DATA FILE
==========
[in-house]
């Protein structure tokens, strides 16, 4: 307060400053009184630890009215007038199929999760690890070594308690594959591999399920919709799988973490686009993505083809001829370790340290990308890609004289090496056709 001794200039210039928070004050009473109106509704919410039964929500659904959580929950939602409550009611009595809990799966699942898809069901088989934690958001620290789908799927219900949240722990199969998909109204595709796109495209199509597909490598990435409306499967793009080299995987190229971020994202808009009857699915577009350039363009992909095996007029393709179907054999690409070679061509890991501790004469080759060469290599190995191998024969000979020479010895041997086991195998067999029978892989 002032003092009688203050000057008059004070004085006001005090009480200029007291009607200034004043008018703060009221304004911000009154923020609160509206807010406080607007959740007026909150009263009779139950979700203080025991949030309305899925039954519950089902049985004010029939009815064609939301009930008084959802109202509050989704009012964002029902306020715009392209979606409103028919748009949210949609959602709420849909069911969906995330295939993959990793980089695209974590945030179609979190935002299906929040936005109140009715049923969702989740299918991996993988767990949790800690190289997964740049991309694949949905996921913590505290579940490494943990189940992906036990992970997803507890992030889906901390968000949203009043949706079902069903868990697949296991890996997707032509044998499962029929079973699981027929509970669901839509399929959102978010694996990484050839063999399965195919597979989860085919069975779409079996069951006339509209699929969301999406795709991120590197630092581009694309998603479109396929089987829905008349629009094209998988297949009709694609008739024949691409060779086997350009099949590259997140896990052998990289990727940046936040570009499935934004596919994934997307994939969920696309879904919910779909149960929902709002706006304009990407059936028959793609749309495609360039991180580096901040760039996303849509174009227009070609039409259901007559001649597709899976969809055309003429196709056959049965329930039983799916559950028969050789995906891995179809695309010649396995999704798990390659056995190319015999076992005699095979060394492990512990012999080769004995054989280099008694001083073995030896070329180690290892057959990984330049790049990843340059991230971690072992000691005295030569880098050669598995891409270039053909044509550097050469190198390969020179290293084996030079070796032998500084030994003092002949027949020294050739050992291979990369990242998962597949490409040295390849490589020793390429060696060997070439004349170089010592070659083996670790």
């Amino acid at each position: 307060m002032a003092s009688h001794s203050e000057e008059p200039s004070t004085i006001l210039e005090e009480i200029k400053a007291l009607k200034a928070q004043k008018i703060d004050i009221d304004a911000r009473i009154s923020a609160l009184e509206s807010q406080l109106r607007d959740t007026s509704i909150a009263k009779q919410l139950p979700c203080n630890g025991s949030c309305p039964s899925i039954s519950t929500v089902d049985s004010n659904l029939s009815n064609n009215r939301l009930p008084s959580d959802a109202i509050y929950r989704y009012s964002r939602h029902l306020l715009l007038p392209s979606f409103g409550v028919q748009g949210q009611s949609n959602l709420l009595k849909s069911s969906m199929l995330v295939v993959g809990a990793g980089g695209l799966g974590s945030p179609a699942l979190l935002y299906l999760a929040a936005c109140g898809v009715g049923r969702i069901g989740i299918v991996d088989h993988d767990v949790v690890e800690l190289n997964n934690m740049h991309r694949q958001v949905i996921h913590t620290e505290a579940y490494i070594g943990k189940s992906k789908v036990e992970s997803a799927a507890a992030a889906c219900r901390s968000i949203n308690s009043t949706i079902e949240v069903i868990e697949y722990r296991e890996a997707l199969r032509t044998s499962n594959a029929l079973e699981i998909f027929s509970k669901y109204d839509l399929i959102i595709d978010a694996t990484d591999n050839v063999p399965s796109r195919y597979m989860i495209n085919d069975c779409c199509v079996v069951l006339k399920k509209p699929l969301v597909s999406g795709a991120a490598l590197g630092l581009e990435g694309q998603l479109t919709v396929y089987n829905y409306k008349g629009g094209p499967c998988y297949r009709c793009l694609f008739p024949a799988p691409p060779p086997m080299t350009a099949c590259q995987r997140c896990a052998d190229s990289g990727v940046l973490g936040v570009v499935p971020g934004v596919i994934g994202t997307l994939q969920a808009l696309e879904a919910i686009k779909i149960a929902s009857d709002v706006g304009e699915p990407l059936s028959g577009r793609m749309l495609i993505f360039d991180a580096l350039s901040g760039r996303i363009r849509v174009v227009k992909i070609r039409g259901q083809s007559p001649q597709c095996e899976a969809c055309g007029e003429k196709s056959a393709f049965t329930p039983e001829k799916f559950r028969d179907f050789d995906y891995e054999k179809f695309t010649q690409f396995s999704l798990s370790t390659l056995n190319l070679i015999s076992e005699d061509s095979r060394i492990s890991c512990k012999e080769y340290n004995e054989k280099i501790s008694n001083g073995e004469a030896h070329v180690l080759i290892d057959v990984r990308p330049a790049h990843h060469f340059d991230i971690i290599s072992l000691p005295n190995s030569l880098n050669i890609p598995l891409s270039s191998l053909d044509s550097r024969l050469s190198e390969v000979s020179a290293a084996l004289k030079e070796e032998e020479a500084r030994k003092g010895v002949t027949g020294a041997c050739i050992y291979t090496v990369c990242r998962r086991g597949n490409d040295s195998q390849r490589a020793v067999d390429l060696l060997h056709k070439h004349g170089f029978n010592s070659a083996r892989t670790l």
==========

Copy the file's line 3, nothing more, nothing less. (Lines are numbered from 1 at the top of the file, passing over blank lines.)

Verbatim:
């Amino acid at each position: 307060m002032a003092s009688h001794s203050e000057e008059p200039s004070t004085i006001l210039e005090e009480i200029k400053a007291l009607k200034a928070q004043k008018i703060d004050i009221d304004a911000r009473i009154s923020a609160l009184e509206s807010q406080l109106r607007d959740t007026s509704i909150a009263k009779q919410l139950p979700c203080n630890g025991s949030c309305p039964s899925i039954s519950t929500v089902d049985s004010n659904l029939s009815n064609n009215r939301l009930p008084s959580d959802a109202i509050y929950r989704y009012s964002r939602h029902l306020l715009l007038p392209s979606f409103g409550v028919q748009g949210q009611s949609n959602l709420l009595k849909s069911s969906m199929l995330v295939v993959g809990a990793g980089g695209l799966g974590s945030p179609a699942l979190l935002y299906l999760a929040a936005c109140g898809v009715g049923r969702i069901g989740i299918v991996d088989h993988d767990v949790v690890e800690l190289n997964n934690m740049h991309r694949q958001v949905i996921h913590t620290e505290a579940y490494i070594g943990k189940s992906k789908v036990e992970s997803a799927a507890a992030a889906c219900r901390s968000i949203n308690s009043t949706i079902e949240v069903i868990e697949y722990r296991e890996a997707l199969r032509t044998s499962n594959a029929l079973e699981i998909f027929s509970k669901y109204d839509l399929i959102i595709d978010a694996t990484d591999n050839v063999p399965s796109r195919y597979m989860i495209n085919d069975c779409c199509v079996v069951l006339k399920k509209p699929l969301v597909s999406g795709a991120a490598l590197g630092l581009e990435g694309q998603l479109t919709v396929y089987n829905y409306k008349g629009g094209p499967c998988y297949r009709c793009l694609f008739p024949a799988p691409p060779p086997m080299t350009a099949c590259q995987r997140c896990a052998d190229s990289g990727v940046l973490g936040v570009v499935p971020g934004v596919i994934g994202t997307l994939q969920a808009l696309e879904a919910i686009k779909i149960a929902s009857d709002v706006g304009e699915p990407l059936s028959g577009r793609m749309l495609i993505f360039d991180a580096l350039s901040g760039r996303i363009r849509v174009v227009k992909i070609r039409g259901q083809s007559p001649q597709c095996e899976a969809c055309g007029e003429k196709s056959a393709f049965t329930p039983e001829k799916f559950r028969d179907f050789d995906y891995e054999k179809f695309t010649q690409f396995s999704l798990s370790t390659l056995n190319l070679i015999s076992e005699d061509s095979r060394i492990s890991c512990k012999e080769y340290n004995e054989k280099i501790s008694n001083g073995e004469a030896h070329v180690l080759i290892d057959v990984r990308p330049a790049h990843h060469f340059d991230i971690i290599s072992l000691p005295n190995s030569l880098n050669i890609p598995l891409s270039s191998l053909d044509s550097r024969l050469s190198e390969v000979s020179a290293a084996l004289k030079e070796e032998e020479a500084r030994k003092g010895v002949t027949g020294a041997c050739i050992y291979t090496v990369c990242r998962r086991g597949n490409d040295s195998q390849r490589a020793v067999d390429l060696l060997h056709k070439h004349g170089f029978n010592s070659a083996r892989t670790l």